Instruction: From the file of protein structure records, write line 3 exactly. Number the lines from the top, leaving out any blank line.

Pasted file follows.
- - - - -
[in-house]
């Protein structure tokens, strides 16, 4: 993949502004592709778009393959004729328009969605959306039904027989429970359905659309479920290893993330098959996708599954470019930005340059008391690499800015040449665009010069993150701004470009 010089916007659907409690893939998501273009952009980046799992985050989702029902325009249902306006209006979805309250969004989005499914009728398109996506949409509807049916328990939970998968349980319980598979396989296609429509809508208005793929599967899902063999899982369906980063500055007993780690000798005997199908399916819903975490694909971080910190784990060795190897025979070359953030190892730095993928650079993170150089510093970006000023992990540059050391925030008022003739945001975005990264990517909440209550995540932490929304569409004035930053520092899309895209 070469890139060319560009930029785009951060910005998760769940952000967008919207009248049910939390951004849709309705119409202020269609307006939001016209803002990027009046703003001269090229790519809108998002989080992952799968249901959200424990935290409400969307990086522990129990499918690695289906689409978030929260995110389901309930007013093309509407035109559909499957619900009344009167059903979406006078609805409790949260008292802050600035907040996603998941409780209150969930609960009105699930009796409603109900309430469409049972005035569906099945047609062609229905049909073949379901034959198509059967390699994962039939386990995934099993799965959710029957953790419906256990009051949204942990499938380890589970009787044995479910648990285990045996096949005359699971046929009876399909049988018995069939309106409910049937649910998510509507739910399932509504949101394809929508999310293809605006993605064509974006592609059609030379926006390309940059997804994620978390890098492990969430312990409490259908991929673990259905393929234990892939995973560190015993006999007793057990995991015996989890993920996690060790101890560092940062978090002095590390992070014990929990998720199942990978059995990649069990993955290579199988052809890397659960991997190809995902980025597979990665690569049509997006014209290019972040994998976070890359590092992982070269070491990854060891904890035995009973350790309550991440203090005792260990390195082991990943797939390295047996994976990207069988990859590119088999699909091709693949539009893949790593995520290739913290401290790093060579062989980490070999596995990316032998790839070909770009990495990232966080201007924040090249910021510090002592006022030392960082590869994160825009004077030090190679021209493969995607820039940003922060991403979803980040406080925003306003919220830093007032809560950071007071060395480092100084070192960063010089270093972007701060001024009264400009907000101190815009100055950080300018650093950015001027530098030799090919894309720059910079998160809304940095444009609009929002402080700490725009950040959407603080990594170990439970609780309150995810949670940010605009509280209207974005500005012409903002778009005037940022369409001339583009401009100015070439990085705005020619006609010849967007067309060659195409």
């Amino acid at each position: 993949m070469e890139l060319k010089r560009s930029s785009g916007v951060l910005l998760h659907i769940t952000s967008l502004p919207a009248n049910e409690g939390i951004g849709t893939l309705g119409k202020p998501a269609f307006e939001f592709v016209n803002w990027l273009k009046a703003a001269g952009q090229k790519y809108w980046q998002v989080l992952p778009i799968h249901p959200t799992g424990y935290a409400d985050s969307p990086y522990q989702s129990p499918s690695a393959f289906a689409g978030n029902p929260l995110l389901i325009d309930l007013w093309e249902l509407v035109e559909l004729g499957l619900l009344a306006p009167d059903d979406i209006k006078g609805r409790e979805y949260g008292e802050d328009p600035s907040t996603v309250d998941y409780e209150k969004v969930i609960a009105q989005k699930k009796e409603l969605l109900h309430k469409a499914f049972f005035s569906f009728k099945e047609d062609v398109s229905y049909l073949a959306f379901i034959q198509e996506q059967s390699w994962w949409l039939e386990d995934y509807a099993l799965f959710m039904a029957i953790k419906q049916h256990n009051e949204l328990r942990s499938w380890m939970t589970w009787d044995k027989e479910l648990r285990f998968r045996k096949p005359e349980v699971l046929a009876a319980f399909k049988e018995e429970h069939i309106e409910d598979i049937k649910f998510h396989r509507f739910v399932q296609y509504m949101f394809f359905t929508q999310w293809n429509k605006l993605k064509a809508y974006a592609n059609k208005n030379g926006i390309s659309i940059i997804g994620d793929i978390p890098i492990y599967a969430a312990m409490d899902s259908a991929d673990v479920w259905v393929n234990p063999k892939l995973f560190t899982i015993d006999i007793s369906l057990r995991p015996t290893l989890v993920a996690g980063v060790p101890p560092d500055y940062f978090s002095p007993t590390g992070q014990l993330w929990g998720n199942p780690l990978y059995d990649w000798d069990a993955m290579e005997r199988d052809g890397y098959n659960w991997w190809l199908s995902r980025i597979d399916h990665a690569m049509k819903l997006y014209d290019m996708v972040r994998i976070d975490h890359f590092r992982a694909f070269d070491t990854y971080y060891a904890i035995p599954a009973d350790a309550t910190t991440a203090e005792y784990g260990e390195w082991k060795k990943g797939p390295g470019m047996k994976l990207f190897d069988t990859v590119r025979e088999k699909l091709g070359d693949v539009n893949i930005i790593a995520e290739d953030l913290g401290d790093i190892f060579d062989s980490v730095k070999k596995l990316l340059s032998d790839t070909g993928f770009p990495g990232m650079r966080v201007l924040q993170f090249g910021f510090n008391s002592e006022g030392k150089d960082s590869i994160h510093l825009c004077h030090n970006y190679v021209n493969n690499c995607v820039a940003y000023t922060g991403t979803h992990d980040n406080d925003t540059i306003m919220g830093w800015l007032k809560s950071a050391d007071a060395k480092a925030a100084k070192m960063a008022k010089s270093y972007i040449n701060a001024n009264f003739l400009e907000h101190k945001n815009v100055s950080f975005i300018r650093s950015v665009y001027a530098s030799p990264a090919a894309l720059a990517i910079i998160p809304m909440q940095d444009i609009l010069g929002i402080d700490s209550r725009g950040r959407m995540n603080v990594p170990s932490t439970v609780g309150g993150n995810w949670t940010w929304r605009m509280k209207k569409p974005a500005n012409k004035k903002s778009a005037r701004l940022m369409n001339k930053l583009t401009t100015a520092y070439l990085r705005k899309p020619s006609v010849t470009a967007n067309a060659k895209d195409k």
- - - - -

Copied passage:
């Amino acid at each position: 993949m070469e890139l060319k010089r560009s930029s785009g916007v951060l910005l998760h659907i769940t952000s967008l502004p919207a009248n049910e409690g939390i951004g849709t893939l309705g119409k202020p998501a269609f307006e939001f592709v016209n803002w990027l273009k009046a703003a001269g952009q090229k790519y809108w980046q998002v989080l992952p778009i799968h249901p959200t799992g424990y935290a409400d985050s969307p990086y522990q989702s129990p499918s690695a393959f289906a689409g978030n029902p929260l995110l389901i325009d309930l007013w093309e249902l509407v035109e559909l004729g499957l619900l009344a306006p009167d059903d979406i209006k006078g609805r409790e979805y949260g008292e802050d328009p600035s907040t996603v309250d998941y409780e209150k969004v969930i609960a009105q989005k699930k009796e409603l969605l109900h309430k469409a499914f049972f005035s569906f009728k099945e047609d062609v398109s229905y049909l073949a959306f379901i034959q198509e996506q059967s390699w994962w949409l039939e386990d995934y509807a099993l799965f959710m039904a029957i953790k419906q049916h256990n009051e949204l328990r942990s499938w380890m939970t589970w009787d044995k027989e479910l648990r285990f998968r045996k096949p005359e349980v699971l046929a009876a319980f399909k049988e018995e429970h069939i309106e409910d598979i049937k649910f998510h396989r509507f739910v399932q296609y509504m949101f394809f359905t929508q999310w293809n429509k605006l993605k064509a809508y974006a592609n059609k208005n030379g926006i390309s659309i940059i997804g994620d793929i978390p890098i492990y599967a969430a312990m409490d899902s259908a991929d673990v479920w259905v393929n234990p063999k892939l995973f560190t899982i015993d006999i007793s369906l057990r995991p015996t290893l989890v993920a996690g980063v060790p101890p560092d500055y940062f978090s002095p007993t590390g992070q014990l993330w929990g998720n199942p780690l990978y059995d990649w000798d069990a993955m290579e005997r199988d052809g890397y098959n659960w991997w190809l199908s995902r980025i597979d399916h990665a690569m049509k819903l997006y014209d290019m996708v972040r994998i976070d975490h890359f590092r992982a694909f070269d070491t990854y971080y060891a904890i035995p599954a009973d350790a309550t910190t991440a203090e005792y784990g260990e390195w082991k060795k990943g797939p390295g470019m047996k994976l990207f190897d069988t990859v590119r025979e088999k699909l091709g070359d693949v539009n893949i930005i790593a995520e290739d953030l913290g401290d790093i190892f060579d062989s980490v730095k070999k596995l990316l340059s032998d790839t070909g993928f770009p990495g990232m650079r966080v201007l924040q993170f090249g910021f510090n008391s002592e006022g030392k150089d960082s590869i994160h510093l825009c004077h030090n970006y190679v021209n493969n690499c995607v820039a940003y000023t922060g991403t979803h992990d980040n406080d925003t540059i306003m919220g830093w800015l007032k809560s950071a050391d007071a060395k480092a925030a100084k070192m960063a008022k010089s270093y972007i040449n701060a001024n009264f003739l400009e907000h101190k945001n815009v100055s950080f975005i300018r650093s950015v665009y001027a530098s030799p990264a090919a894309l720059a990517i910079i998160p809304m909440q940095d444009i609009l010069g929002i402080d700490s209550r725009g950040r959407m995540n603080v990594p170990s932490t439970v609780g309150g993150n995810w949670t940010w929304r605009m509280k209207k569409p974005a500005n012409k004035k903002s778009a005037r701004l940022m369409n001339k930053l583009t401009t100015a520092y070439l990085r705005k899309p020619s006609v010849t470009a967007n067309a060659k895209d195409k």